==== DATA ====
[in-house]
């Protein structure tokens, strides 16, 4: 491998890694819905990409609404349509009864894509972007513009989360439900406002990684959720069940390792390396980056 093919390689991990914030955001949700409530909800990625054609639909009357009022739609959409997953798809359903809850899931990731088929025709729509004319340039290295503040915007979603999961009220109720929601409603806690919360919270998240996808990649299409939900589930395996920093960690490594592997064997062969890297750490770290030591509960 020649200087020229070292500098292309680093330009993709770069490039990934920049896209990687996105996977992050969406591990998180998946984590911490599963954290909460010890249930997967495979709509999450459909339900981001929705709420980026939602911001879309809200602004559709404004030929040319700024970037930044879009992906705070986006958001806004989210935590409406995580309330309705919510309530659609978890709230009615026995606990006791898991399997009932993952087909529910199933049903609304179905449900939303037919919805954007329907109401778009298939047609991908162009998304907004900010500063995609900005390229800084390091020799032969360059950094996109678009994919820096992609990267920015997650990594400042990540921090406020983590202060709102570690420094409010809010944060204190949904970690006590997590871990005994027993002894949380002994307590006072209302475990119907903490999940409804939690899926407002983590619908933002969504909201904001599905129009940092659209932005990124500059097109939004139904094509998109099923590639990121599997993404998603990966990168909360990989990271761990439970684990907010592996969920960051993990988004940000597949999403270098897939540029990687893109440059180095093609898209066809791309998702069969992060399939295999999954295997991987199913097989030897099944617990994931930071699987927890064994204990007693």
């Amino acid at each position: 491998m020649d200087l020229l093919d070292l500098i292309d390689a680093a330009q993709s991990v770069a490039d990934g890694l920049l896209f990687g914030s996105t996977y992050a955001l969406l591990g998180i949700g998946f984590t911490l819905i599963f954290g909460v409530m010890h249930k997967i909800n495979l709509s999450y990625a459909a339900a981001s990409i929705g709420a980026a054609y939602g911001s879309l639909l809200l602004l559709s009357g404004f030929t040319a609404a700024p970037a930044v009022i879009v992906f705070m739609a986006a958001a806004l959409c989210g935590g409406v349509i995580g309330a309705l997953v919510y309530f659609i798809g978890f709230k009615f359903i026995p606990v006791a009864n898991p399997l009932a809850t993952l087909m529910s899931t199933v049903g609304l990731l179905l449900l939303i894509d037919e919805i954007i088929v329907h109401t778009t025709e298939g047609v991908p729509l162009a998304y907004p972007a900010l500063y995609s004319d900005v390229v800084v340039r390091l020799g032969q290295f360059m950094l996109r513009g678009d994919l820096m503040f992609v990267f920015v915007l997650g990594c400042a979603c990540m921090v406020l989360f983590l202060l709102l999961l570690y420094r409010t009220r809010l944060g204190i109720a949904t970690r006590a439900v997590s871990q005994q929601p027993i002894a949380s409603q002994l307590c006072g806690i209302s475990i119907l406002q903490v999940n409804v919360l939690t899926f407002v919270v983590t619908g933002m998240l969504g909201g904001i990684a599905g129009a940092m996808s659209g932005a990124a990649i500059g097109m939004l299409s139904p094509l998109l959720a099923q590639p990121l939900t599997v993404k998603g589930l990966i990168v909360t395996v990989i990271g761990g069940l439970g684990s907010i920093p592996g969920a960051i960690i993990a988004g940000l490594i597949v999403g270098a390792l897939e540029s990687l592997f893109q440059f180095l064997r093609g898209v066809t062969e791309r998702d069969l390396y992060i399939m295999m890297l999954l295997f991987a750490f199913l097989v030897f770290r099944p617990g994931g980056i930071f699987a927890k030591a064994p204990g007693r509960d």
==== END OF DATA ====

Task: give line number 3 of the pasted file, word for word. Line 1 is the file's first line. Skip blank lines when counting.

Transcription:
């Amino acid at each position: 491998m020649d200087l020229l093919d070292l500098i292309d390689a680093a330009q993709s991990v770069a490039d990934g890694l920049l896209f990687g914030s996105t996977y992050a955001l969406l591990g998180i949700g998946f984590t911490l819905i599963f954290g909460v409530m010890h249930k997967i909800n495979l709509s999450y990625a459909a339900a981001s990409i929705g709420a980026a054609y939602g911001s879309l639909l809200l602004l559709s009357g404004f030929t040319a609404a700024p970037a930044v009022i879009v992906f705070m739609a986006a958001a806004l959409c989210g935590g409406v349509i995580g309330a309705l997953v919510y309530f659609i798809g978890f709230k009615f359903i026995p606990v006791a009864n898991p399997l009932a809850t993952l087909m529910s899931t199933v049903g609304l990731l179905l449900l939303i894509d037919e919805i954007i088929v329907h109401t778009t025709e298939g047609v991908p729509l162009a998304y907004p972007a900010l500063y995609s004319d900005v390229v800084v340039r390091l020799g032969q290295f360059m950094l996109r513009g678009d994919l820096m503040f992609v990267f920015v915007l997650g990594c400042a979603c990540m921090v406020l989360f983590l202060l709102l999961l570690y420094r409010t009220r809010l944060g204190i109720a949904t970690r006590a439900v997590s871990q005994q929601p027993i002894a949380s409603q002994l307590c006072g806690i209302s475990i119907l406002q903490v999940n409804v919360l939690t899926f407002v919270v983590t619908g933002m998240l969504g909201g904001i990684a599905g129009a940092m996808s659209g932005a990124a990649i500059g097109m939004l299409s139904p094509l998109l959720a099923q590639p990121l939900t599997v993404k998603g589930l990966i990168v909360t395996v990989i990271g761990g069940l439970g684990s907010i920093p592996g969920a960051i960690i993990a988004g940000l490594i597949v999403g270098a390792l897939e540029s990687l592997f893109q440059f180095l064997r093609g898209v066809t062969e791309r998702d069969l390396y992060i399939m295999m890297l999954l295997f991987a750490f199913l097989v030897f770290r099944p617990g994931g980056i930071f699987a927890k030591a064994p204990g007693r509960d």